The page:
Stocks retreated yesterday after four days of gains. It was the start of earnings season. More on that in a moment. Perhaps the biggest news stories yesterday were twin announcements from Johnson & Johnson# and Eli Lilly that Covid-19 related drug trials were being halted for possible safety concerns. Both hope to resolve the issues soon and restart their Phase 3 trials. But the news spooked investors and reminded us all that the clinical road creating new drugs isn’t pothole free. Science is complicated. J&J is testing a vaccine similar to ones used on Ebola and SARS that has already been proven safe. Lilly is developing an antibody therapeutic similar to the one President Trump recently received. They are not alone in their search. By mid-2021 both vaccines and therapeutics should be broadly available even if both trials are not permitted to continue. But any bumps spook investors.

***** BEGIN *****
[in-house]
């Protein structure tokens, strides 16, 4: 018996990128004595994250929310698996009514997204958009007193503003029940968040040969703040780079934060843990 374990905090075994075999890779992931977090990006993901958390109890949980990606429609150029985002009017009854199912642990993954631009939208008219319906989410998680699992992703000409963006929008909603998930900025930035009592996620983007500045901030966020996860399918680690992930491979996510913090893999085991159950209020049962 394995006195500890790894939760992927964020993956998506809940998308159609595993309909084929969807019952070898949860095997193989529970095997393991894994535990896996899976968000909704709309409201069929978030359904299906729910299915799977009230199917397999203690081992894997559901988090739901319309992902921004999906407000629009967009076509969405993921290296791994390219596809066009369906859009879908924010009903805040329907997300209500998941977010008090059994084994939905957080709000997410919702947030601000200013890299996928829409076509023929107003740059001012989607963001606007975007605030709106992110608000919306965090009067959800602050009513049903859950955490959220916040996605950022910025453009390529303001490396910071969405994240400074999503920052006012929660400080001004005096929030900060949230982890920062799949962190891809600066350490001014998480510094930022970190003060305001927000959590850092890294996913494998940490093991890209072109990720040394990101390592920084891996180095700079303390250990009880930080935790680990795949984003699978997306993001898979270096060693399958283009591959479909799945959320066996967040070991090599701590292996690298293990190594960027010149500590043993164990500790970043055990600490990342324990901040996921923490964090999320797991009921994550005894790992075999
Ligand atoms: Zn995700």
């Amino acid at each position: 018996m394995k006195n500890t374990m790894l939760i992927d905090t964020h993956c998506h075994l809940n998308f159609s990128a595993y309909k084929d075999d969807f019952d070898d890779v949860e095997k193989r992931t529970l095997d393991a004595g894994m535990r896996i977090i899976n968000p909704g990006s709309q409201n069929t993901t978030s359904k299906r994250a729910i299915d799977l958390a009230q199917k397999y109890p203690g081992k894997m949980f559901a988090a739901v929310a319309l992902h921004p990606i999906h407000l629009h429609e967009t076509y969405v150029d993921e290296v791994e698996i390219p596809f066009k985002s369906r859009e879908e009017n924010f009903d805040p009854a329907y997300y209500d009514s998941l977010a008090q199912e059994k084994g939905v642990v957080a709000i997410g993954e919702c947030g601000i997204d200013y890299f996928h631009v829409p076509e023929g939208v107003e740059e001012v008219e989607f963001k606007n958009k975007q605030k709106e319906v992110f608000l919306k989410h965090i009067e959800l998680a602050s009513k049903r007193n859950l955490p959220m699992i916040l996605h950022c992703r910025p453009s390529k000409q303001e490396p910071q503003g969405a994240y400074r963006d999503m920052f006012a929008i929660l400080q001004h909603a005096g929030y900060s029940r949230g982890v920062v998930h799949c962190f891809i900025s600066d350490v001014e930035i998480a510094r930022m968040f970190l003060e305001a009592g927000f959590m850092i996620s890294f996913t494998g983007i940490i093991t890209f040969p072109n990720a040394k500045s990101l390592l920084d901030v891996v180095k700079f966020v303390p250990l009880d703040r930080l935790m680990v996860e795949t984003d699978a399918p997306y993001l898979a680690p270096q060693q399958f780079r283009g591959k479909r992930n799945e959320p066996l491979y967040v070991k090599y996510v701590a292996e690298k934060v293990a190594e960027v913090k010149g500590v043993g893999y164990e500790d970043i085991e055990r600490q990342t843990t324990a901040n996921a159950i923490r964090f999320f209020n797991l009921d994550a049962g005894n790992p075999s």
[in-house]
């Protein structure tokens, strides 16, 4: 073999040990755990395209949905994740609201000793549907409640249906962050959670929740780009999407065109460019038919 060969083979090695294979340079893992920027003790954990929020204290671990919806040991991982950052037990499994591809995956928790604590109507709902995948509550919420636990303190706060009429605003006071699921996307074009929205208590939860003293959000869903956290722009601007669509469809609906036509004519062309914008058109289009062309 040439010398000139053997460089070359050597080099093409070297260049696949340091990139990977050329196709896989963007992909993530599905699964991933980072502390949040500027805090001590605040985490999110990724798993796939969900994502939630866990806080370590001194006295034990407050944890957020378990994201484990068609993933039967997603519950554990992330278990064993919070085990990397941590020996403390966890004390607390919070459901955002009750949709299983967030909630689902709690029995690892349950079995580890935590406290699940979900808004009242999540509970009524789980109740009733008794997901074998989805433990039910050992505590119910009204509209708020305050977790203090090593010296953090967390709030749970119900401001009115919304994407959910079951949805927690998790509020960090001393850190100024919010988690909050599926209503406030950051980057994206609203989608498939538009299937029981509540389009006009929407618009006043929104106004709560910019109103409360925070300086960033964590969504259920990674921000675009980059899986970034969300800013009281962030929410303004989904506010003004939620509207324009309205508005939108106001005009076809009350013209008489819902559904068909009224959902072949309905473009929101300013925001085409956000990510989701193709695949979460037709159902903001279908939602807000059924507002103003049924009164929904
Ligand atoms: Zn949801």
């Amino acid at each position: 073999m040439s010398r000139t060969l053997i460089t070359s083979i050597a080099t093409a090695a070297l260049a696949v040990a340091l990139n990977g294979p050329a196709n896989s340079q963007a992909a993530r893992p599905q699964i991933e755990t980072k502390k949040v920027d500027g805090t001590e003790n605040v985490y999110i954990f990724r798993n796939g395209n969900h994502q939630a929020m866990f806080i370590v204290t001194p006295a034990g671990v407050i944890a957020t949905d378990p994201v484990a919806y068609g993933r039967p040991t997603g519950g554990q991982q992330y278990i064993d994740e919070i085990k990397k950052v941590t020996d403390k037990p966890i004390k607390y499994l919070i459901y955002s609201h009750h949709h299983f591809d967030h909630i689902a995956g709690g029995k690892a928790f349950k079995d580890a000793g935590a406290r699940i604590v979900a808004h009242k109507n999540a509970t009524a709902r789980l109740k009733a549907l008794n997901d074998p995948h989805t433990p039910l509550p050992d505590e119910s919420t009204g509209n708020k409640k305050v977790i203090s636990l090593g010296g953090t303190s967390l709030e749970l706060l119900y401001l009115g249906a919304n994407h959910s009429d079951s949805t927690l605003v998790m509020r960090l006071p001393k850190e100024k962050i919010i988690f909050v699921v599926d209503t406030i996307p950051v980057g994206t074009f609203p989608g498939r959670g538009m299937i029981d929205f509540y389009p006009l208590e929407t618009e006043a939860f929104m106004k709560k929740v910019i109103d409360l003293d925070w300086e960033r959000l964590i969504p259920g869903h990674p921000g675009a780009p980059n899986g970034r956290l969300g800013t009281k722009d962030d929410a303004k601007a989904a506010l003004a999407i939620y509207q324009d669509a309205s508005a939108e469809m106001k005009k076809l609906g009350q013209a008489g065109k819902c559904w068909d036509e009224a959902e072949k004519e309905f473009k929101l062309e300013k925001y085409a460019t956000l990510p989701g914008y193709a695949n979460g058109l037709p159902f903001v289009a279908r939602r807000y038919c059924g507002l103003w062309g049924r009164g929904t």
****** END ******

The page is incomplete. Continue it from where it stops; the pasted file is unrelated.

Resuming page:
They are spooked because case counts and hospitalizations are rising both in the U.S. and around the world. Whether this is the start of a major second wave or simply an upturn that everyone expected to coincide with the arrival of colder weather is still a guess. But in either case, it highlights the need for vaccines and therapeutics. Americans are tired of being forced to eat outdoors or at home. They want to return to normal life. But every time they take a step forward, the virus reasserts itself and requires at least a half step back. Still, schools are moving slowly forward toward at least hybrid classroom structures. Colleges are restarting football even as campus case counts rise. We are accepting, at least for now, the rise in cases as long as emergency rooms and health facilities can handle rising caseloads, recognizing that a moderate rise isn’t a spike. The latter could be disruptive.